Pre-mortem verses Post-mortem
We know that 55% of all business exits are via less than favourable circumstances. That is either death, disability, bankruptcy, receivership, liquidation or simply closing the doors and walking away. This is indeed a gloomy reality. Under these circumstances we usually then conduct a post-mortem. What went wrong? When did it go wrong? Was there anything that we could have done differently to avoid or improve the situation in which we now find ourselves?
Perhaps we could improve these statistics by conducting a pre-mortem instead of a post-mortem. That is, sitting down in advance to do some genuine planning with a logical and clear head to put strategies and systems in place to avoid or improve our chances around these disastrous business outcomes. That is, “get on the front foot” and take control so that our business exit is as good as we can make it.
At this point I can hear people wondering how on earth they are going to improve their chances around death and disability. Part of the answer of course, is to ensure that if you are key to the business and/or if you are carrying moderate to high levels of debt, ensure that you have adequate levels of insurance to cover that risk. It may sound hard, and there can be unique mitigating circumstances, but avoiding receivership, liquidation or simply closing the doors often comes down to proper planning and putting systems in place early enough to ensure good business management and that build genuine business value.
There is a lot of talk at present around corporate governance and risk management for small to medium enterprises (SMEs) and family businesses. That is, putting appropriate strategies and systems in place to ensure that these businesses have robust management systems in place, and actively recognise and manage the risks that they are exposed to every day in the course of operating their businesses. Surely a pre-mortem exercise is part of good corporate governance and risk management. What can go wrong and how do we mitigate that risk by either avoiding it or dealing with it effectively should the worst happen?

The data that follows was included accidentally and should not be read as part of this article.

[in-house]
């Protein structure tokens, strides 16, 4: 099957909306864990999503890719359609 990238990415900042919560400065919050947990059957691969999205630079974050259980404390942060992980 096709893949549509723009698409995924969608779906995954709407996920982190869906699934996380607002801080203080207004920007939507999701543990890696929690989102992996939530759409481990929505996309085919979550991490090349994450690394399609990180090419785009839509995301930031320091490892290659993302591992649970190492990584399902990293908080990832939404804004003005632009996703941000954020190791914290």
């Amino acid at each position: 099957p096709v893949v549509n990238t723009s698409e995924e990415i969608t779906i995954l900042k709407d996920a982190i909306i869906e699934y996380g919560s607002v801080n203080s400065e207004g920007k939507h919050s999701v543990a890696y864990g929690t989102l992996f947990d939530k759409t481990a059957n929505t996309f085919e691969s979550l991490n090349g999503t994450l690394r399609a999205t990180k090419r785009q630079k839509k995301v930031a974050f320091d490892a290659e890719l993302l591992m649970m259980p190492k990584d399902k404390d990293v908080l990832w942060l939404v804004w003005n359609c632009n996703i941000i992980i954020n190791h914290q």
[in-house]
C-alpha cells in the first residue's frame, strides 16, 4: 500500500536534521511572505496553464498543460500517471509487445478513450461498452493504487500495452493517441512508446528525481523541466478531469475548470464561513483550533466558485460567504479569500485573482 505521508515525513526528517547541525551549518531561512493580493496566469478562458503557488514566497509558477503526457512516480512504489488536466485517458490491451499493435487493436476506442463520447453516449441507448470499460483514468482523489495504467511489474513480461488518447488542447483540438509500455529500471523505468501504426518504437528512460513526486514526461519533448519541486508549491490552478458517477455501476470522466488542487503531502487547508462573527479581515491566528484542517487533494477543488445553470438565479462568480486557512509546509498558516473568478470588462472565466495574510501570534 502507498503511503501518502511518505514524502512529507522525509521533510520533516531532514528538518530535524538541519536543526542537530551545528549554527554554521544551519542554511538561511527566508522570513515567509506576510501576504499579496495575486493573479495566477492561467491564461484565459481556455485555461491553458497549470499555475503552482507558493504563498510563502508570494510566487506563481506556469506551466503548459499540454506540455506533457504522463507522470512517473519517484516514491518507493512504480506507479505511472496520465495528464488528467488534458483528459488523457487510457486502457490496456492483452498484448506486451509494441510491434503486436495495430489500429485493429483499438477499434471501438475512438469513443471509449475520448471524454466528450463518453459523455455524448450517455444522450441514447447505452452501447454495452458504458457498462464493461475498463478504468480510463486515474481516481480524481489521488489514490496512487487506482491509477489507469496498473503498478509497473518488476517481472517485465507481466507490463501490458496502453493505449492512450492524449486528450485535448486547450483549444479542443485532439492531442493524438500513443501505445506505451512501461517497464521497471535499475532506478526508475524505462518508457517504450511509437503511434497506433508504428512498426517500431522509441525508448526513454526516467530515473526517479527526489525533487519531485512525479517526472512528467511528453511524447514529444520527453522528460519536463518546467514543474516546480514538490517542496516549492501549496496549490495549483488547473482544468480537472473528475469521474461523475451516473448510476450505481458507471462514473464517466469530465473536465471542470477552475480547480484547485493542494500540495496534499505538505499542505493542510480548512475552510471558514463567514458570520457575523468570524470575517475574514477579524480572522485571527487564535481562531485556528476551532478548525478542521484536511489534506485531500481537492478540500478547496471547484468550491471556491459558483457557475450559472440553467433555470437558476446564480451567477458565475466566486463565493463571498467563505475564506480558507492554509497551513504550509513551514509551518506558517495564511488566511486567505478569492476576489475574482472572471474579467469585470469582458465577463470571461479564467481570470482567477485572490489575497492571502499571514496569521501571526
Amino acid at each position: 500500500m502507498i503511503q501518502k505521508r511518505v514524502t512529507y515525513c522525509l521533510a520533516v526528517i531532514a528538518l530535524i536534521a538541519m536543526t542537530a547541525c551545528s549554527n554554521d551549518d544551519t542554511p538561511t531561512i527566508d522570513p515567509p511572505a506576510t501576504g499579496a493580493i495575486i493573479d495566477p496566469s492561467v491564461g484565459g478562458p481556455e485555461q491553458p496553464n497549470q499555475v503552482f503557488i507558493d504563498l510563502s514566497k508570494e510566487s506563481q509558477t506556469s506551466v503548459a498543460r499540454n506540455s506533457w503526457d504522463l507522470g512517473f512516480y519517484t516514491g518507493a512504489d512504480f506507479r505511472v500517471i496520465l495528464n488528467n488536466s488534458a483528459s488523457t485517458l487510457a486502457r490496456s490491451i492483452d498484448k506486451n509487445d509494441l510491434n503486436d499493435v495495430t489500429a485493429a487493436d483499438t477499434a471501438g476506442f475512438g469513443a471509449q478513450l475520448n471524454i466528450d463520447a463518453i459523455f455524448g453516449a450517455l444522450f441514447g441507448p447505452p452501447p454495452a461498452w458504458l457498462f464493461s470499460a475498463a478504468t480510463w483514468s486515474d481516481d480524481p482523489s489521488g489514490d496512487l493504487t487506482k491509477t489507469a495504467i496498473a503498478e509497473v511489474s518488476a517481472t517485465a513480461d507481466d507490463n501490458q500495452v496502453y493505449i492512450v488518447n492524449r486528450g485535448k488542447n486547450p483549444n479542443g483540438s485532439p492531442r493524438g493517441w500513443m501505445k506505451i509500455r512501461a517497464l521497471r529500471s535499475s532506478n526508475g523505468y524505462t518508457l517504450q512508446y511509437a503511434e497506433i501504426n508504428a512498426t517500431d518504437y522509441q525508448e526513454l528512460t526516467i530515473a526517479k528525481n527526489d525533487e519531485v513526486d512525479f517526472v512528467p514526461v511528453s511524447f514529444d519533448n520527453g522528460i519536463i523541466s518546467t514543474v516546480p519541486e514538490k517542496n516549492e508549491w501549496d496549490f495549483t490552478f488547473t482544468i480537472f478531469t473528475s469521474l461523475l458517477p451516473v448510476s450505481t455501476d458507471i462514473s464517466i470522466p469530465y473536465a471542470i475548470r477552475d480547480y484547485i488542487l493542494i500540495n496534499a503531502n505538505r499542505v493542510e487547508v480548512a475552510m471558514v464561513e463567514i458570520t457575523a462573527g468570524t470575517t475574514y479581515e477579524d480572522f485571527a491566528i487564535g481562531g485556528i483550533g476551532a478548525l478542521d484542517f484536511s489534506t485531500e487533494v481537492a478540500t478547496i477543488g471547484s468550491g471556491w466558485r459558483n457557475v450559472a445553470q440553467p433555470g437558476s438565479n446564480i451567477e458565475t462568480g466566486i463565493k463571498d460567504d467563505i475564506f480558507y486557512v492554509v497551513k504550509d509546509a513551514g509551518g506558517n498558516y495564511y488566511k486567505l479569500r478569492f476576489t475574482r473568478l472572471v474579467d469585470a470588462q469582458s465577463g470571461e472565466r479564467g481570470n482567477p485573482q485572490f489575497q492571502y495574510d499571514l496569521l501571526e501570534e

A doctor, who is also a good friend, once told me that we should all view the years that we have beyond that age of 50 as a bonus or a privilege rather than an expectation or something to be taken for granted. After initially being shocked, I have since given this some thought, and come to the conclusion that he is indeed correct. Given then that the average age of business owners in this country, and indeed the majority of the western world, is now approximately 58, why do most continue to operate with no exit or succession strategy? It’s important to remember that we have a lot more control over the outcome of our pre-mortem than we do over the outcome of our post-mortem.